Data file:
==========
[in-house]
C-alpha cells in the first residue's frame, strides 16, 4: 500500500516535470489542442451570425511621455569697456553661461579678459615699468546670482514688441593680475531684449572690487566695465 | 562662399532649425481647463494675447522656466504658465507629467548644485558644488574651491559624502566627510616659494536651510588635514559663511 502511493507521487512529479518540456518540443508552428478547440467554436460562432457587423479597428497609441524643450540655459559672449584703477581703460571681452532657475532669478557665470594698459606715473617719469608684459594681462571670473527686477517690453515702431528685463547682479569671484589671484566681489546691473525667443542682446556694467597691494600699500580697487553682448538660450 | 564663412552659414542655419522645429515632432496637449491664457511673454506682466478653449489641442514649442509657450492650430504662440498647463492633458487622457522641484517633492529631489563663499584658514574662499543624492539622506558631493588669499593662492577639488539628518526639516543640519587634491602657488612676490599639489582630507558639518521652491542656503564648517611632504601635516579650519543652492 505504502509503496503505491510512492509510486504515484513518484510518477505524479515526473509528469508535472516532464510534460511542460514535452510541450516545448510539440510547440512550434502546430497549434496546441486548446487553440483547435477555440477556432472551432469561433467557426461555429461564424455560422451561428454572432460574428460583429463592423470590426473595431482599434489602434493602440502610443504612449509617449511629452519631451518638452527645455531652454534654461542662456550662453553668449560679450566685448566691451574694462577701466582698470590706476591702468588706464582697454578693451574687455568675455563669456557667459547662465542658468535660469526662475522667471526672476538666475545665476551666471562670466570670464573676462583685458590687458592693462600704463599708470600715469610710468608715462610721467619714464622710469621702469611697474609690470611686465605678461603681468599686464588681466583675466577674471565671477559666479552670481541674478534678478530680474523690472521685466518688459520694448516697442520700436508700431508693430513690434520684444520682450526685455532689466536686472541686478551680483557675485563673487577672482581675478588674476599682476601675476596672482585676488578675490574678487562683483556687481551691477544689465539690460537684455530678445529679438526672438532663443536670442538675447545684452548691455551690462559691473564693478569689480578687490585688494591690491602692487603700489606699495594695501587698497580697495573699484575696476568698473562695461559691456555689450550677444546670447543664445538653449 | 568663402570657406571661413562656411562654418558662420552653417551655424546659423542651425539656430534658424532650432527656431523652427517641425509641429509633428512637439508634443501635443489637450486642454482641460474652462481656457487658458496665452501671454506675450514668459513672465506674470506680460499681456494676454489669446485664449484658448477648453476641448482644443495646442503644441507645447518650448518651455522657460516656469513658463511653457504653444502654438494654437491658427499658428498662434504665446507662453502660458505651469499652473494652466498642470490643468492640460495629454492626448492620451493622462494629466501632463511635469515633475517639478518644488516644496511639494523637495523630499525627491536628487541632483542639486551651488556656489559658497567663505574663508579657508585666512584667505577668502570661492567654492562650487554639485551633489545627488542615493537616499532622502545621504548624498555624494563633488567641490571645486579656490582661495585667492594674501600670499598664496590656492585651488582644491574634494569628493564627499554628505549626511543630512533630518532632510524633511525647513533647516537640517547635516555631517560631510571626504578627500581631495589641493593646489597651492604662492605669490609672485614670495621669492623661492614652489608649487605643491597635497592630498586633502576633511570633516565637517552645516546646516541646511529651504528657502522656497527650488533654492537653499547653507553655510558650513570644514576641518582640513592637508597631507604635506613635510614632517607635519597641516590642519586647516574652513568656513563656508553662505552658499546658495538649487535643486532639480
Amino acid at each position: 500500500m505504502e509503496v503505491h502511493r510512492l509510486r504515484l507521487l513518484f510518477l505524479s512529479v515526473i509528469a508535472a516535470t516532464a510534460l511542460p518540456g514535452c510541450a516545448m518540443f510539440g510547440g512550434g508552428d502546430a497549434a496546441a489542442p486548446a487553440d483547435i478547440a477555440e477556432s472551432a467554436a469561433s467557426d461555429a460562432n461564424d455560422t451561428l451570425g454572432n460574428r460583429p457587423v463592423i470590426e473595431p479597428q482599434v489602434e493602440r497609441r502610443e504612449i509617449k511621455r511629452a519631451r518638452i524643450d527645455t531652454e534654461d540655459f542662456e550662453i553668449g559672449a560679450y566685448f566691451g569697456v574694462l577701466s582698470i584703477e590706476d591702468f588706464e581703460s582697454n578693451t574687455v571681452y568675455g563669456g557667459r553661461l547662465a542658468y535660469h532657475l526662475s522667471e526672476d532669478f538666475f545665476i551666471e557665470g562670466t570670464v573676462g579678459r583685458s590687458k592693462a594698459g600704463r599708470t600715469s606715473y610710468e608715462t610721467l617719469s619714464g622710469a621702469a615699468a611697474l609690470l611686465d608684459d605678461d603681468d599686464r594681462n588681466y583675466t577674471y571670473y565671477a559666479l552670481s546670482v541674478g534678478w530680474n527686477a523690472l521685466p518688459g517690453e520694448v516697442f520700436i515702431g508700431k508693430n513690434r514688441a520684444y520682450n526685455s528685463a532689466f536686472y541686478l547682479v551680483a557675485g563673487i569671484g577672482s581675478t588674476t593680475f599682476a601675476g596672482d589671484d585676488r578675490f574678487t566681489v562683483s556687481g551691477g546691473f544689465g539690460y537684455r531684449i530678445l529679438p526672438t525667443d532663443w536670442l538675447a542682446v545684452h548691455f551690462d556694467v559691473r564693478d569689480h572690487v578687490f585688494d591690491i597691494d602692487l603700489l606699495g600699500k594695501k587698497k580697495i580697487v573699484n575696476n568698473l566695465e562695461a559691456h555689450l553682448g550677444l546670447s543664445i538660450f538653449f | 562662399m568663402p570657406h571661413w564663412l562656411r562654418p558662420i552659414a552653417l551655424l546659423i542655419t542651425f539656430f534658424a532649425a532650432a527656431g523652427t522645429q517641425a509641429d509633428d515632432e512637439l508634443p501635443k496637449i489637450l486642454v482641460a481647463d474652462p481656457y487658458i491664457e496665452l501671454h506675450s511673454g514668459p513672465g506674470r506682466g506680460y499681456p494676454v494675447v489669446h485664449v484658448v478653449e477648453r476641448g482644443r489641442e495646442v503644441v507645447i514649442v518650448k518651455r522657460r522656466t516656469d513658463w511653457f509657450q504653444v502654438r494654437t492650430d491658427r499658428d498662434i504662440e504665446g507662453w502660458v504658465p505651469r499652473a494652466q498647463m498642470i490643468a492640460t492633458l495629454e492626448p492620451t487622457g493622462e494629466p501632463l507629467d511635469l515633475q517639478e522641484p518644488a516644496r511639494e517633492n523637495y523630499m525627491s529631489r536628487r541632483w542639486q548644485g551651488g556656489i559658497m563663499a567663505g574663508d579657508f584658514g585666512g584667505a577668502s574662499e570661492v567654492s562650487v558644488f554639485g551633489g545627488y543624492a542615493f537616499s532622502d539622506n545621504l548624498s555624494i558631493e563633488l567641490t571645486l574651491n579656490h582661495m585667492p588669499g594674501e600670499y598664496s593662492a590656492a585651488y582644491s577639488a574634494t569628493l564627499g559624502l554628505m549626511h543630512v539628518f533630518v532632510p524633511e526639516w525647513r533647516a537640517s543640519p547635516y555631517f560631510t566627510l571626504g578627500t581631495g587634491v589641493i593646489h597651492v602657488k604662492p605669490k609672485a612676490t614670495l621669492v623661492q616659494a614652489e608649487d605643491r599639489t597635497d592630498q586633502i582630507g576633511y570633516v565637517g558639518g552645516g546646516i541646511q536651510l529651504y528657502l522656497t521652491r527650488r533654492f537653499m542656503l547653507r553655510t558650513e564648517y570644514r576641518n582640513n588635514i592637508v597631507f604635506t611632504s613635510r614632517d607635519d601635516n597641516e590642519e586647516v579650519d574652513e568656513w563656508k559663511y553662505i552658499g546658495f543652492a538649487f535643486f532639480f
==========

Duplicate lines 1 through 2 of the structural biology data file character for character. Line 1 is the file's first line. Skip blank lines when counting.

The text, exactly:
[in-house]
C-alpha cells in the first residue's frame, strides 16, 4: 500500500516535470489542442451570425511621455569697456553661461579678459615699468546670482514688441593680475531684449572690487566695465 | 562662399532649425481647463494675447522656466504658465507629467548644485558644488574651491559624502566627510616659494536651510588635514559663511 502511493507521487512529479518540456518540443508552428478547440467554436460562432457587423479597428497609441524643450540655459559672449584703477581703460571681452532657475532669478557665470594698459606715473617719469608684459594681462571670473527686477517690453515702431528685463547682479569671484589671484566681489546691473525667443542682446556694467597691494600699500580697487553682448538660450 | 564663412552659414542655419522645429515632432496637449491664457511673454506682466478653449489641442514649442509657450492650430504662440498647463492633458487622457522641484517633492529631489563663499584658514574662499543624492539622506558631493588669499593662492577639488539628518526639516543640519587634491602657488612676490599639489582630507558639518521652491542656503564648517611632504601635516579650519543652492 505504502509503496503505491510512492509510486504515484513518484510518477505524479515526473509528469508535472516532464510534460511542460514535452510541450516545448510539440510547440512550434502546430497549434496546441486548446487553440483547435477555440477556432472551432469561433467557426461555429461564424455560422451561428454572432460574428460583429463592423470590426473595431482599434489602434493602440502610443504612449509617449511629452519631451518638452527645455531652454534654461542662456550662453553668449560679450566685448566691451574694462577701466582698470590706476591702468588706464582697454578693451574687455568675455563669456557667459547662465542658468535660469526662475522667471526672476538666475545665476551666471562670466570670464573676462583685458590687458592693462600704463599708470600715469610710468608715462610721467619714464622710469621702469611697474609690470611686465605678461603681468599686464588681466583675466577674471565671477559666479552670481541674478534678478530680474523690472521685466518688459520694448516697442520700436508700431508693430513690434520684444520682450526685455532689466536686472541686478551680483557675485563673487577672482581675478588674476599682476601675476596672482585676488578675490574678487562683483556687481551691477544689465539690460537684455530678445529679438526672438532663443536670442538675447545684452548691455551690462559691473564693478569689480578687490585688494591690491602692487603700489606699495594695501587698497580697495573699484575696476568698473562695461559691456555689450550677444546670447543664445538653449 | 568663402570657406571661413562656411562654418558662420552653417551655424546659423542651425539656430534658424532650432527656431523652427517641425509641429509633428512637439508634443501635443489637450486642454482641460474652462481656457487658458496665452501671454506675450514668459513672465506674470506680460499681456494676454489669446485664449484658448477648453476641448482644443495646442503644441507645447518650448518651455522657460516656469513658463511653457504653444502654438494654437491658427499658428498662434504665446507662453502660458505651469499652473494652466498642470490643468492640460495629454492626448492620451493622462494629466501632463511635469515633475517639478518644488516644496511639494523637495523630499525627491536628487541632483542639486551651488556656489559658497567663505574663508579657508585666512584667505577668502570661492567654492562650487554639485551633489545627488542615493537616499532622502545621504548624498555624494563633488567641490571645486579656490582661495585667492594674501600670499598664496590656492585651488582644491574634494569628493564627499554628505549626511543630512533630518532632510524633511525647513533647516537640517547635516555631517560631510571626504578627500581631495589641493593646489597651492604662492605669490609672485614670495621669492623661492614652489608649487605643491597635497592630498586633502576633511570633516565637517552645516546646516541646511529651504528657502522656497527650488533654492537653499547653507553655510558650513570644514576641518582640513592637508597631507604635506613635510614632517607635519597641516590642519586647516574652513568656513563656508553662505552658499546658495538649487535643486532639480